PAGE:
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Med Clin (Barc). 2012 Jun 2;139(1):25-32. doi: 10.1016/j.medcli.2011.10.011. Epub 2011 Dec 15.

[The thalidomide experience: review of its effects 50 years later].

[Article in Spanish]

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  • 1Departamento de Farmacología, Facultad de Medicina, Universidad Complutense de Madrid. Madrid, España.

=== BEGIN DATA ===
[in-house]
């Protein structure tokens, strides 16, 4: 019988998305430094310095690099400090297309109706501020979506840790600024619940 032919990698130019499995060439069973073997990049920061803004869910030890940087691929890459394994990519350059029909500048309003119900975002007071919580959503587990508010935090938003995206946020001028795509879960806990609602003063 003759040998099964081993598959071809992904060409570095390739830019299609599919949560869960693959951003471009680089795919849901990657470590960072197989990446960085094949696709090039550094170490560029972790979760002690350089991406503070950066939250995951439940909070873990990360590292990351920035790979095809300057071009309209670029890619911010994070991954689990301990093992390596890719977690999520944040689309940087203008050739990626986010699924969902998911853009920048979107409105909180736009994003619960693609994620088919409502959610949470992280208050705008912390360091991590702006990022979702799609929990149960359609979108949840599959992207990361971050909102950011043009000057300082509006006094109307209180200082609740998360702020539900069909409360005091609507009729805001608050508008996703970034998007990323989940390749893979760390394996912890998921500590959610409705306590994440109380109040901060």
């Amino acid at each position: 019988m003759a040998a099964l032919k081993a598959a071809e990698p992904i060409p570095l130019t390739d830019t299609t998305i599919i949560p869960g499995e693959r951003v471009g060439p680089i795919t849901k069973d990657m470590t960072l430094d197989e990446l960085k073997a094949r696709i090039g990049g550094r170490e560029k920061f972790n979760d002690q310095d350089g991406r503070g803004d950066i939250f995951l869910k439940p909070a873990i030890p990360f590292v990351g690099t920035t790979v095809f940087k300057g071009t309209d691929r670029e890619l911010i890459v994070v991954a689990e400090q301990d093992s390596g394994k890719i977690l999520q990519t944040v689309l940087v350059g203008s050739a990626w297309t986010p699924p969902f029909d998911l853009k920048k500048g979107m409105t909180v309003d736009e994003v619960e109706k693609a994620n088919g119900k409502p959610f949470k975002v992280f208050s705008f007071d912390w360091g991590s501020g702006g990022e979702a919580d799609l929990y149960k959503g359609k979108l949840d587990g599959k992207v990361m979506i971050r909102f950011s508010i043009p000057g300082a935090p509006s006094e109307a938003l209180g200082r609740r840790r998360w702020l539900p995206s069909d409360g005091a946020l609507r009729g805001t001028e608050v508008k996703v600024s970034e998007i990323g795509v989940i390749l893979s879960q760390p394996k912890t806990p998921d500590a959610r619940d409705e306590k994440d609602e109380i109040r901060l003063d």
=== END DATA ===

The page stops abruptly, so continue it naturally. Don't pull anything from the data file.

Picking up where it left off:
This year is the 50(th) anniversary of the discovery that the drug thalidomide causes birth defects and should therefore be considered as a teratogen. However, despite the existence of several other drugs that are also human teratogens, thalidomide continues to cause concern among health professionals as well as the general population. The objectives of this article are to make a short historical review of the discovery that this drug severely alters the embryo development, the critical period of gestation and the identification of the real effect of thalidomide. For the first time an analysis is provided to identify the type of malformations for which thalidomide really increases the risk. The proportions of the different types of malformations groups from the series of patients considered to be affected by thalidomide from the literature were compared with the proportions of the same malformations groups in non-exposed infants from the Spanish Collaborative Study of Congenital Malformation (ECEMC). The aim of the analysis was to calculate the relative frequencies of 13 groups of malformations observed in series of patients exposed to thalidomide, by comparison with the same groups of defects in 1,491 patients with limb malformations from the ECEMC consecutive newborn infants, non-exposed to thalidomide. The results showed that the groups with the most classical limb malformations attributed to thalidomide (phocomelia, thumb absence/hypoplasia) had a significantly very higher frequency in exposed cases than in the ECEMC's cases. However, cases presenting with only lower limb malformations were 3 times less frequent in thalidomide cases than in those of ECEMC. Finally, other groups presented the same frequency as those observed in the ECEMC's cases. The results of the 2 last groups, strongly suggests that they were not due to the effect of thalidomide. In addition to the short historical review of the teratogenicity risk of thalidomide, and their new therapeutic properties, it is documented that, as it happens with all other currently known human teratogens, not all malformations observed in infants prenatally exposed to thalidomide were caused by this drug. Finally, it is discussed the paradox that the «feared» thalidomide drug causing a great human drama affecting about 10,000 infants has led to a formidable contribution to the scientific knowledge, and large range of therapeutic applications.

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